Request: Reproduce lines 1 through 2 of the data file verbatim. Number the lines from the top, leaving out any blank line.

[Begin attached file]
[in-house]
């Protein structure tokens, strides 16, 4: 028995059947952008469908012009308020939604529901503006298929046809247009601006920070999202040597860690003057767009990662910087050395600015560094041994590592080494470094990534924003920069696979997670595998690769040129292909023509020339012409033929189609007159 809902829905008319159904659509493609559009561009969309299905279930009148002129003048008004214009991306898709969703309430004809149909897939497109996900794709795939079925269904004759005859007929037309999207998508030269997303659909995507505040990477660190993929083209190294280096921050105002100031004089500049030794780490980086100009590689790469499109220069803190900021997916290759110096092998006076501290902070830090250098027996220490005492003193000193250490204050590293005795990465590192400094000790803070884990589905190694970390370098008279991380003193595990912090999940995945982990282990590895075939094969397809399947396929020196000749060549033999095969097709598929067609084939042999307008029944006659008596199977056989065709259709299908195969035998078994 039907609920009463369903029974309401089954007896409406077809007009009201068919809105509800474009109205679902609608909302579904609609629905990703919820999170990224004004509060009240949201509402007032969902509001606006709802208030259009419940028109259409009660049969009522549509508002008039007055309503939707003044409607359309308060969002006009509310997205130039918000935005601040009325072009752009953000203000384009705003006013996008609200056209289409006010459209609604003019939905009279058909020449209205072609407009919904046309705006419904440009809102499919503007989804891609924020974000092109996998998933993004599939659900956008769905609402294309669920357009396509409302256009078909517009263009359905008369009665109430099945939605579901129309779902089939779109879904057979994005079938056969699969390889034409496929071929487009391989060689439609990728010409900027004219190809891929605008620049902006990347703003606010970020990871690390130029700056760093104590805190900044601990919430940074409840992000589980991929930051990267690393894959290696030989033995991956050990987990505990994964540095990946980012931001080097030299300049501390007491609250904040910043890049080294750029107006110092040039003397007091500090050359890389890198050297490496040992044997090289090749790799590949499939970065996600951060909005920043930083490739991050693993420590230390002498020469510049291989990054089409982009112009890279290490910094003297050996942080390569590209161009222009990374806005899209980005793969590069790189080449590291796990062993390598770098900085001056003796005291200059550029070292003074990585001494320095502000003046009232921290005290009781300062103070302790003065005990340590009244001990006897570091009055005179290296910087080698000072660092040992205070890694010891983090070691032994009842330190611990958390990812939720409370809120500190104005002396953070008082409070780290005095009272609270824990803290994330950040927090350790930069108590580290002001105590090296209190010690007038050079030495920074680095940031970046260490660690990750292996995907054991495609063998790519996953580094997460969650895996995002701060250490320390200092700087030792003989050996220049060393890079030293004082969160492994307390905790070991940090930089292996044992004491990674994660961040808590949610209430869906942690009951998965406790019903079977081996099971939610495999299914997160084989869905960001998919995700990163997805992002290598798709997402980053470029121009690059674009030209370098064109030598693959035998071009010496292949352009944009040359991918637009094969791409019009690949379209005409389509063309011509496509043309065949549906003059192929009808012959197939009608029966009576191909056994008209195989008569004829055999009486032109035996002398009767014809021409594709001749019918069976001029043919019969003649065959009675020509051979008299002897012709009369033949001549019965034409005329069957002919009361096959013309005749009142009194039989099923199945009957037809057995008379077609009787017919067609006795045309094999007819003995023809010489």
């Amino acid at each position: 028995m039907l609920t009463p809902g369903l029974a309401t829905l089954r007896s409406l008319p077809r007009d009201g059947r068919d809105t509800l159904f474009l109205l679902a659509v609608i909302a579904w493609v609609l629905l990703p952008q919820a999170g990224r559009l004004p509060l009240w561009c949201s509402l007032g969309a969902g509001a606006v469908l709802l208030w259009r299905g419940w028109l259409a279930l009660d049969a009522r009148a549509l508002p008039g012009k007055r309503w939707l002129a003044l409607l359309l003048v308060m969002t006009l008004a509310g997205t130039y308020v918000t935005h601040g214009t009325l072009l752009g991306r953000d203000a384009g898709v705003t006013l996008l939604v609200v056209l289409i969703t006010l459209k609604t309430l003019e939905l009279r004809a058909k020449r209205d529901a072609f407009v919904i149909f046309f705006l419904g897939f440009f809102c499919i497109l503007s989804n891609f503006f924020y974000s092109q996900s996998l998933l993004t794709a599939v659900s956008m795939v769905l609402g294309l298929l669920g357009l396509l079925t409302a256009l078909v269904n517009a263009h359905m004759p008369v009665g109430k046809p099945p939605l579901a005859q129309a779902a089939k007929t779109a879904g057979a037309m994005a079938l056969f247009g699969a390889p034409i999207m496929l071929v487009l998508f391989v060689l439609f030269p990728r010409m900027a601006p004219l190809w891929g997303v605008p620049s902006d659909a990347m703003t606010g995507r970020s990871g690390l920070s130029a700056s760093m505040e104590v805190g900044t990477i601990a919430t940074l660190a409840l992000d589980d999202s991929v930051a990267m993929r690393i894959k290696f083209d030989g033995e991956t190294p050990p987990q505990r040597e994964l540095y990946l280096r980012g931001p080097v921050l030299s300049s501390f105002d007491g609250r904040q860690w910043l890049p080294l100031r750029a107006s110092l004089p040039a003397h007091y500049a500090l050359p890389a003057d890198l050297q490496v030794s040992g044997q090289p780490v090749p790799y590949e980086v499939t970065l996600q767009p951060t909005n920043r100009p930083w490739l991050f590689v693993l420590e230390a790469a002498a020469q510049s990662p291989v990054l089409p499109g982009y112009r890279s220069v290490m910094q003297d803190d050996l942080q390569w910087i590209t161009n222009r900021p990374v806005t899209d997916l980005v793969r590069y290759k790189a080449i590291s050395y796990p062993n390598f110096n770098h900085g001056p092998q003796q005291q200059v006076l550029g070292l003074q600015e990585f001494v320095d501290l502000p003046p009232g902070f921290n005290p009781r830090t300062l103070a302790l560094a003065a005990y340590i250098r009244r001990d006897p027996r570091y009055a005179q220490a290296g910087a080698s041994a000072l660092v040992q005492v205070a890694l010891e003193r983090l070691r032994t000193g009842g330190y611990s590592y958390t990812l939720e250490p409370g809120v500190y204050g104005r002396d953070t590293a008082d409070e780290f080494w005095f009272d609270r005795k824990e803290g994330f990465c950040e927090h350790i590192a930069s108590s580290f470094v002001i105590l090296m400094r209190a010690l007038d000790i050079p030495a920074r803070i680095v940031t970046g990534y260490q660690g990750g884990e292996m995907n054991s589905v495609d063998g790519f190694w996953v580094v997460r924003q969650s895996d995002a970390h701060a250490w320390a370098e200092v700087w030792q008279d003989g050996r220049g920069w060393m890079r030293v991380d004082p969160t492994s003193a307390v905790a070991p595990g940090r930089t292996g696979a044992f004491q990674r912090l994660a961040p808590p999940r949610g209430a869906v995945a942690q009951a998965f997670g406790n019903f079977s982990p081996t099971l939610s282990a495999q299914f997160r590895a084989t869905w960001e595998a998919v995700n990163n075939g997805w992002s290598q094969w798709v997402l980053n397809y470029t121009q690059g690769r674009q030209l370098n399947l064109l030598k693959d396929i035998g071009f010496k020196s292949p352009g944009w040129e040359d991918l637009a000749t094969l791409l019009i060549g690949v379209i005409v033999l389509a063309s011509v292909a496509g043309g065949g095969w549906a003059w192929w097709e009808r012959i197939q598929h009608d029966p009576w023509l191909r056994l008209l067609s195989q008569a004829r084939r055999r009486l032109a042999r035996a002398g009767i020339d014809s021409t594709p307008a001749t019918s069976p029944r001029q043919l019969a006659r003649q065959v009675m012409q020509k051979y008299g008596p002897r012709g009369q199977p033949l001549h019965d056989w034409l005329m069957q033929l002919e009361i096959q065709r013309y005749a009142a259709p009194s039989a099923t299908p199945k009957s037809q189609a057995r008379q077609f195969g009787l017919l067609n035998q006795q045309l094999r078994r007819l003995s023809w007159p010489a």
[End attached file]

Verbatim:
[in-house]
């Protein structure tokens, strides 16, 4: 028995059947952008469908012009308020939604529901503006298929046809247009601006920070999202040597860690003057767009990662910087050395600015560094041994590592080494470094990534924003920069696979997670595998690769040129292909023509020339012409033929189609007159 809902829905008319159904659509493609559009561009969309299905279930009148002129003048008004214009991306898709969703309430004809149909897939497109996900794709795939079925269904004759005859007929037309999207998508030269997303659909995507505040990477660190993929083209190294280096921050105002100031004089500049030794780490980086100009590689790469499109220069803190900021997916290759110096092998006076501290902070830090250098027996220490005492003193000193250490204050590293005795990465590192400094000790803070884990589905190694970390370098008279991380003193595990912090999940995945982990282990590895075939094969397809399947396929020196000749060549033999095969097709598929067609084939042999307008029944006659008596199977056989065709259709299908195969035998078994 039907609920009463369903029974309401089954007896409406077809007009009201068919809105509800474009109205679902609608909302579904609609629905990703919820999170990224004004509060009240949201509402007032969902509001606006709802208030259009419940028109259409009660049969009522549509508002008039007055309503939707003044409607359309308060969002006009509310997205130039918000935005601040009325072009752009953000203000384009705003006013996008609200056209289409006010459209609604003019939905009279058909020449209205072609407009919904046309705006419904440009809102499919503007989804891609924020974000092109996998998933993004599939659900956008769905609402294309669920357009396509409302256009078909517009263009359905008369009665109430099945939605579901129309779902089939779109879904057979994005079938056969699969390889034409496929071929487009391989060689439609990728010409900027004219190809891929605008620049902006990347703003606010970020990871690390130029700056760093104590805190900044601990919430940074409840992000589980991929930051990267690393894959290696030989033995991956050990987990505990994964540095990946980012931001080097030299300049501390007491609250904040910043890049080294750029107006110092040039003397007091500090050359890389890198050297490496040992044997090289090749790799590949499939970065996600951060909005920043930083490739991050693993420590230390002498020469510049291989990054089409982009112009890279290490910094003297050996942080390569590209161009222009990374806005899209980005793969590069790189080449590291796990062993390598770098900085001056003796005291200059550029070292003074990585001494320095502000003046009232921290005290009781300062103070302790003065005990340590009244001990006897570091009055005179290296910087080698000072660092040992205070890694010891983090070691032994009842330190611990958390990812939720409370809120500190104005002396953070008082409070780290005095009272609270824990803290994330950040927090350790930069108590580290002001105590090296209190010690007038050079030495920074680095940031970046260490660690990750292996995907054991495609063998790519996953580094997460969650895996995002701060250490320390200092700087030792003989050996220049060393890079030293004082969160492994307390905790070991940090930089292996044992004491990674994660961040808590949610209430869906942690009951998965406790019903079977081996099971939610495999299914997160084989869905960001998919995700990163997805992002290598798709997402980053470029121009690059674009030209370098064109030598693959035998071009010496292949352009944009040359991918637009094969791409019009690949379209005409389509063309011509496509043309065949549906003059192929009808012959197939009608029966009576191909056994008209195989008569004829055999009486032109035996002398009767014809021409594709001749019918069976001029043919019969003649065959009675020509051979008299002897012709009369033949001549019965034409005329069957002919009361096959013309005749009142009194039989099923199945009957037809057995008379077609009787017919067609006795045309094999007819003995023809010489």